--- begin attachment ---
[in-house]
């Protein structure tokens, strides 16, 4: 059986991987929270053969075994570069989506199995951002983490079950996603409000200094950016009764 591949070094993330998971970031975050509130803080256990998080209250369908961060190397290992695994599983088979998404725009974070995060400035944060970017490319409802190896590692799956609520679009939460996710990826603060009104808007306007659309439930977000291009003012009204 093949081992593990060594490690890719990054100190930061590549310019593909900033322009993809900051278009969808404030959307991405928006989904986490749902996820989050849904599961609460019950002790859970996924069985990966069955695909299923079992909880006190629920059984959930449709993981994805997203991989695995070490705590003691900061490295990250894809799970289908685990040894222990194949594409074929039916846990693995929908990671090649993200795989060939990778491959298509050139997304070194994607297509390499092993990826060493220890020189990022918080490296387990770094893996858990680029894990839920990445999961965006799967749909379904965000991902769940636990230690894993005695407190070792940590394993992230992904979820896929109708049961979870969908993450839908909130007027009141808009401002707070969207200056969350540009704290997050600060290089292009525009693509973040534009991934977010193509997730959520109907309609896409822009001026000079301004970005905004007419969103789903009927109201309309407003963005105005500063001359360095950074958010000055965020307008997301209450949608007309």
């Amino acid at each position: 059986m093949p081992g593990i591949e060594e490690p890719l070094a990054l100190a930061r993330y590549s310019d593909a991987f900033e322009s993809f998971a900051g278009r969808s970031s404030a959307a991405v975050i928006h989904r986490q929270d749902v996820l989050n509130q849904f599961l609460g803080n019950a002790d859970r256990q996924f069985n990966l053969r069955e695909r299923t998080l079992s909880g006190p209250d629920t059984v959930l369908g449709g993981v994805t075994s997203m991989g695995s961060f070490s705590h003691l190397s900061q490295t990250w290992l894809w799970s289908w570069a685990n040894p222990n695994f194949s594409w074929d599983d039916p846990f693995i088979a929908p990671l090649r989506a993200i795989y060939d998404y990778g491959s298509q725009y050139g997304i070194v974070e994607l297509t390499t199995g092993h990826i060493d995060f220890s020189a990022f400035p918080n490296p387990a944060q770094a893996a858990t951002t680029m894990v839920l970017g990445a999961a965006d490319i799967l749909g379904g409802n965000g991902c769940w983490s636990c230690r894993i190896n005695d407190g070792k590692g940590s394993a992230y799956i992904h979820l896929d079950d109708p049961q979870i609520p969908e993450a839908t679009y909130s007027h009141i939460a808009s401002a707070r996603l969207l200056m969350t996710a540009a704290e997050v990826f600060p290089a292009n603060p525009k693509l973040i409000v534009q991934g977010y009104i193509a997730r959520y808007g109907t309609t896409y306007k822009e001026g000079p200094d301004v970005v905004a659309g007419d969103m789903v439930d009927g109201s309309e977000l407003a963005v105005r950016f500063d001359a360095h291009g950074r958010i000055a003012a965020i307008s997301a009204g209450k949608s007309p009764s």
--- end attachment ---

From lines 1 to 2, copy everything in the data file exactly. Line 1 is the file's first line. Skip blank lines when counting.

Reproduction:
[in-house]
């Protein structure tokens, strides 16, 4: 059986991987929270053969075994570069989506199995951002983490079950996603409000200094950016009764 591949070094993330998971970031975050509130803080256990998080209250369908961060190397290992695994599983088979998404725009974070995060400035944060970017490319409802190896590692799956609520679009939460996710990826603060009104808007306007659309439930977000291009003012009204 093949081992593990060594490690890719990054100190930061590549310019593909900033322009993809900051278009969808404030959307991405928006989904986490749902996820989050849904599961609460019950002790859970996924069985990966069955695909299923079992909880006190629920059984959930449709993981994805997203991989695995070490705590003691900061490295990250894809799970289908685990040894222990194949594409074929039916846990693995929908990671090649993200795989060939990778491959298509050139997304070194994607297509390499092993990826060493220890020189990022918080490296387990770094893996858990680029894990839920990445999961965006799967749909379904965000991902769940636990230690894993005695407190070792940590394993992230992904979820896929109708049961979870969908993450839908909130007027009141808009401002707070969207200056969350540009704290997050600060290089292009525009693509973040534009991934977010193509997730959520109907309609896409822009001026000079301004970005905004007419969103789903009927109201309309407003963005105005500063001359360095950074958010000055965020307008997301209450949608007309």